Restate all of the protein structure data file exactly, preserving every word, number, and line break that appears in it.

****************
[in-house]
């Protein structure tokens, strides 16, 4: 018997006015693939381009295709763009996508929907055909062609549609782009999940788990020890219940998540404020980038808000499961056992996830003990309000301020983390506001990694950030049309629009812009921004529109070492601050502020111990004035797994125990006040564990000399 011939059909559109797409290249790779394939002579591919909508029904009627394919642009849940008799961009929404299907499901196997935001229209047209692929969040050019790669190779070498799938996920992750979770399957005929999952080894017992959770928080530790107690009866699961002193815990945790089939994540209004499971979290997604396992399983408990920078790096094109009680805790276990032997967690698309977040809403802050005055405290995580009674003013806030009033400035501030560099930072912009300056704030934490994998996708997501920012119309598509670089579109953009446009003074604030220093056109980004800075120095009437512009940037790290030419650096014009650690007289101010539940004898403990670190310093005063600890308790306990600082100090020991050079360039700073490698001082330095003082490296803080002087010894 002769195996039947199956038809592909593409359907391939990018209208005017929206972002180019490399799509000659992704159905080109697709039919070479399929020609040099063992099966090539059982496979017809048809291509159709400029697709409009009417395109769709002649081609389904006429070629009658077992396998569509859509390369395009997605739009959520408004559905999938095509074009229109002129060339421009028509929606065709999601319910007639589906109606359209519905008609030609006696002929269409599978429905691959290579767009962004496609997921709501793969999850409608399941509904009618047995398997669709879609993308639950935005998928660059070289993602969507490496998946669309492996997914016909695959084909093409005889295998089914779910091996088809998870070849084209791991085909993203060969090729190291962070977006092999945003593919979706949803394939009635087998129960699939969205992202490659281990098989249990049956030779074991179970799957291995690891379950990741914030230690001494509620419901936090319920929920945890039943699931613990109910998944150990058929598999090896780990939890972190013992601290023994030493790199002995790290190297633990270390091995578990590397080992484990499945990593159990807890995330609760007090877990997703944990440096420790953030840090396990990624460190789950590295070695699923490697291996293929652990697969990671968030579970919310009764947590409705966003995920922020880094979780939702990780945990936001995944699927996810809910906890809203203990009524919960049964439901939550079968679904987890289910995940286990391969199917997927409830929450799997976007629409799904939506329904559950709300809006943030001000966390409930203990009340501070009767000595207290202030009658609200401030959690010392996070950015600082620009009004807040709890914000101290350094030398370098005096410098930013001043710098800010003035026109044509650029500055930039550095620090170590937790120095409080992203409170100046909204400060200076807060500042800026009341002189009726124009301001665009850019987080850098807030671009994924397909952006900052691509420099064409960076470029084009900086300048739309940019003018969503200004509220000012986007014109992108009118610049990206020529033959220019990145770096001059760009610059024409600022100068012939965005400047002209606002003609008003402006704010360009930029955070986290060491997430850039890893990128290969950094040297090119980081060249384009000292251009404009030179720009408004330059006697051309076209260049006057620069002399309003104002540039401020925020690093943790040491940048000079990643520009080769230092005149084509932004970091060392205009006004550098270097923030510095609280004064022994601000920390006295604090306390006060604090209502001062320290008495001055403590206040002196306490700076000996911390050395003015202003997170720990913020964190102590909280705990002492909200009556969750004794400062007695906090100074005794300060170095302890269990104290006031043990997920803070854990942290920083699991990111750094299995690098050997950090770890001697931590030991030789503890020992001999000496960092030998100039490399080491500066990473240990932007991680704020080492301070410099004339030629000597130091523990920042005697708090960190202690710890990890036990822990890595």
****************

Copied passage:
[in-house]
């Protein structure tokens, strides 16, 4: 018997006015693939381009295709763009996508929907055909062609549609782009999940788990020890219940998540404020980038808000499961056992996830003990309000301020983390506001990694950030049309629009812009921004529109070492601050502020111990004035797994125990006040564990000399 011939059909559109797409290249790779394939002579591919909508029904009627394919642009849940008799961009929404299907499901196997935001229209047209692929969040050019790669190779070498799938996920992750979770399957005929999952080894017992959770928080530790107690009866699961002193815990945790089939994540209004499971979290997604396992399983408990920078790096094109009680805790276990032997967690698309977040809403802050005055405290995580009674003013806030009033400035501030560099930072912009300056704030934490994998996708997501920012119309598509670089579109953009446009003074604030220093056109980004800075120095009437512009940037790290030419650096014009650690007289101010539940004898403990670190310093005063600890308790306990600082100090020991050079360039700073490698001082330095003082490296803080002087010894 002769195996039947199956038809592909593409359907391939990018209208005017929206972002180019490399799509000659992704159905080109697709039919070479399929020609040099063992099966090539059982496979017809048809291509159709400029697709409009009417395109769709002649081609389904006429070629009658077992396998569509859509390369395009997605739009959520408004559905999938095509074009229109002129060339421009028509929606065709999601319910007639589906109606359209519905008609030609006696002929269409599978429905691959290579767009962004496609997921709501793969999850409608399941509904009618047995398997669709879609993308639950935005998928660059070289993602969507490496998946669309492996997914016909695959084909093409005889295998089914779910091996088809998870070849084209791991085909993203060969090729190291962070977006092999945003593919979706949803394939009635087998129960699939969205992202490659281990098989249990049956030779074991179970799957291995690891379950990741914030230690001494509620419901936090319920929920945890039943699931613990109910998944150990058929598999090896780990939890972190013992601290023994030493790199002995790290190297633990270390091995578990590397080992484990499945990593159990807890995330609760007090877990997703944990440096420790953030840090396990990624460190789950590295070695699923490697291996293929652990697969990671968030579970919310009764947590409705966003995920922020880094979780939702990780945990936001995944699927996810809910906890809203203990009524919960049964439901939550079968679904987890289910995940286990391969199917997927409830929450799997976007629409799904939506329904559950709300809006943030001000966390409930203990009340501070009767000595207290202030009658609200401030959690010392996070950015600082620009009004807040709890914000101290350094030398370098005096410098930013001043710098800010003035026109044509650029500055930039550095620090170590937790120095409080992203409170100046909204400060200076807060500042800026009341002189009726124009301001665009850019987080850098807030671009994924397909952006900052691509420099064409960076470029084009900086300048739309940019003018969503200004509220000012986007014109992108009118610049990206020529033959220019990145770096001059760009610059024409600022100068012939965005400047002209606002003609008003402006704010360009930029955070986290060491997430850039890893990128290969950094040297090119980081060249384009000292251009404009030179720009408004330059006697051309076209260049006057620069002399309003104002540039401020925020690093943790040491940048000079990643520009080769230092005149084509932004970091060392205009006004550098270097923030510095609280004064022994601000920390006295604090306390006060604090209502001062320290008495001055403590206040002196306490700076000996911390050395003015202003997170720990913020964190102590909280705990002492909200009556969750004794400062007695906090100074005794300060170095302890269990104290006031043990997920803070854990942290920083699991990111750094299995690098050997950090770890001697931590030991030789503890020992001999000496960092030998100039490399080491500066990473240990932007991680704020080492301070410099004339030629000597130091523990920042005697708090960190202690710890990890036990822990890595």